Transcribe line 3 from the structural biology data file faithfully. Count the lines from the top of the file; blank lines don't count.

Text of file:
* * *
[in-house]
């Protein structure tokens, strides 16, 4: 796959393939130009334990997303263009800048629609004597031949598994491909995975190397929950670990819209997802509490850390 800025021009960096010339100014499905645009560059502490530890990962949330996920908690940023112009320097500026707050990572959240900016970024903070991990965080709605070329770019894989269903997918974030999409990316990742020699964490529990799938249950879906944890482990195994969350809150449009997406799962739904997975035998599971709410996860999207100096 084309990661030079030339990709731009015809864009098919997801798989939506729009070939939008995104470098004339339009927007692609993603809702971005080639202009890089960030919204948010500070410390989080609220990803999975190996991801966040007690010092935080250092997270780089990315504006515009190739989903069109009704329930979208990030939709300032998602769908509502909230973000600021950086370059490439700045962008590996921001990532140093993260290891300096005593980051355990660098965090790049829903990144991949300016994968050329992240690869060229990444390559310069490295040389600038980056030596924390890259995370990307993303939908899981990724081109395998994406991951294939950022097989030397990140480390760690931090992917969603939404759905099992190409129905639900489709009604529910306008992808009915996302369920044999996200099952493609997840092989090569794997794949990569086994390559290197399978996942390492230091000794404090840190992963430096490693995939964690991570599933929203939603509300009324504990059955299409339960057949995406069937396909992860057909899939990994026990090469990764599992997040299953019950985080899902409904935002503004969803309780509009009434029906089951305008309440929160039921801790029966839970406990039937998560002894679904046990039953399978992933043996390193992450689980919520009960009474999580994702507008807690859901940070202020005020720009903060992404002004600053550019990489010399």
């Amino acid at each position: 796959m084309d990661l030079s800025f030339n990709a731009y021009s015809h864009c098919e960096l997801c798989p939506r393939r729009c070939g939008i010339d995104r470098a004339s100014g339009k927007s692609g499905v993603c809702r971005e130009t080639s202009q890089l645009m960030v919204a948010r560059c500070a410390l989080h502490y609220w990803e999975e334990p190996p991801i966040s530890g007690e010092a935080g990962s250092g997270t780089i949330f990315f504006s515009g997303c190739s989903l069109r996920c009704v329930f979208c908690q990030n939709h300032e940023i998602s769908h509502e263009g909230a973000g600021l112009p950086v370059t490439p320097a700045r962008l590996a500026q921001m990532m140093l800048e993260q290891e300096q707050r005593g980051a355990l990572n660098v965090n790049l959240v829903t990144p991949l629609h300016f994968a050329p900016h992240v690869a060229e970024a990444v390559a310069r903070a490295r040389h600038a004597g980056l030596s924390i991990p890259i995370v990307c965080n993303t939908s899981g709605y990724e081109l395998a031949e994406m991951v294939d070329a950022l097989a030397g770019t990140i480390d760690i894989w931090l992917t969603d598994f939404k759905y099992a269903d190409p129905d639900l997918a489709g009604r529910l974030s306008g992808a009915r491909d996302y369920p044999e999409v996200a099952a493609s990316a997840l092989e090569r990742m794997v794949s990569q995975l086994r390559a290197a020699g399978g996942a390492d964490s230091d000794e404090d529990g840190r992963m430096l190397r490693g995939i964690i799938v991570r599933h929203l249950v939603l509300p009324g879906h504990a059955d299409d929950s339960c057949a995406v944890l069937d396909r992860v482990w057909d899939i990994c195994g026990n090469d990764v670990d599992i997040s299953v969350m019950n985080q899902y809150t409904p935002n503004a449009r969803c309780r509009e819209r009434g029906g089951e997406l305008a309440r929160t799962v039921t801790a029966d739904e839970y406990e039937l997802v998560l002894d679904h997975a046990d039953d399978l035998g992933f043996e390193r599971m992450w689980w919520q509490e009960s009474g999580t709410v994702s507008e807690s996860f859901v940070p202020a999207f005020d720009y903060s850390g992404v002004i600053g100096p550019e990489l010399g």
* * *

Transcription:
């Amino acid at each position: 796959m084309d990661l030079s800025f030339n990709a731009y021009s015809h864009c098919e960096l997801c798989p939506r393939r729009c070939g939008i010339d995104r470098a004339s100014g339009k927007s692609g499905v993603c809702r971005e130009t080639s202009q890089l645009m960030v919204a948010r560059c500070a410390l989080h502490y609220w990803e999975e334990p190996p991801i966040s530890g007690e010092a935080g990962s250092g997270t780089i949330f990315f504006s515009g997303c190739s989903l069109r996920c009704v329930f979208c908690q990030n939709h300032e940023i998602s769908h509502e263009g909230a973000g600021l112009p950086v370059t490439p320097a700045r962008l590996a500026q921001m990532m140093l800048e993260q290891e300096q707050r005593g980051a355990l990572n660098v965090n790049l959240v829903t990144p991949l629609h300016f994968a050329p900016h992240v690869a060229e970024a990444v390559a310069r903070a490295r040389h600038a004597g980056l030596s924390i991990p890259i995370v990307c965080n993303t939908s899981g709605y990724e081109l395998a031949e994406m991951v294939d070329a950022l097989a030397g770019t990140i480390d760690i894989w931090l992917t969603d598994f939404k759905y099992a269903d190409p129905d639900l997918a489709g009604r529910l974030s306008g992808a009915r491909d996302y369920p044999e999409v996200a099952a493609s990316a997840l092989e090569r990742m794997v794949s990569q995975l086994r390559a290197a020699g399978g996942a390492d964490s230091d000794e404090d529990g840190r992963m430096l190397r490693g995939i964690i799938v991570r599933h929203l249950v939603l509300p009324g879906h504990a059955d299409d929950s339960c057949a995406v944890l069937d396909r992860v482990w057909d899939i990994c195994g026990n090469d990764v670990d599992i997040s299953v969350m019950n985080q899902y809150t409904p935002n503004a449009r969803c309780r509009e819209r009434g029906g089951e997406l305008a309440r929160t799962v039921t801790a029966d739904e839970y406990e039937l997802v998560l002894d679904h997975a046990d039953d399978l035998g992933f043996e390193r599971m992450w689980w919520q509490e009960s009474g999580t709410v994702s507008e807690s996860f859901v940070p202020a999207f005020d720009y903060s850390g992404v002004i600053g100096p550019e990489l010399g």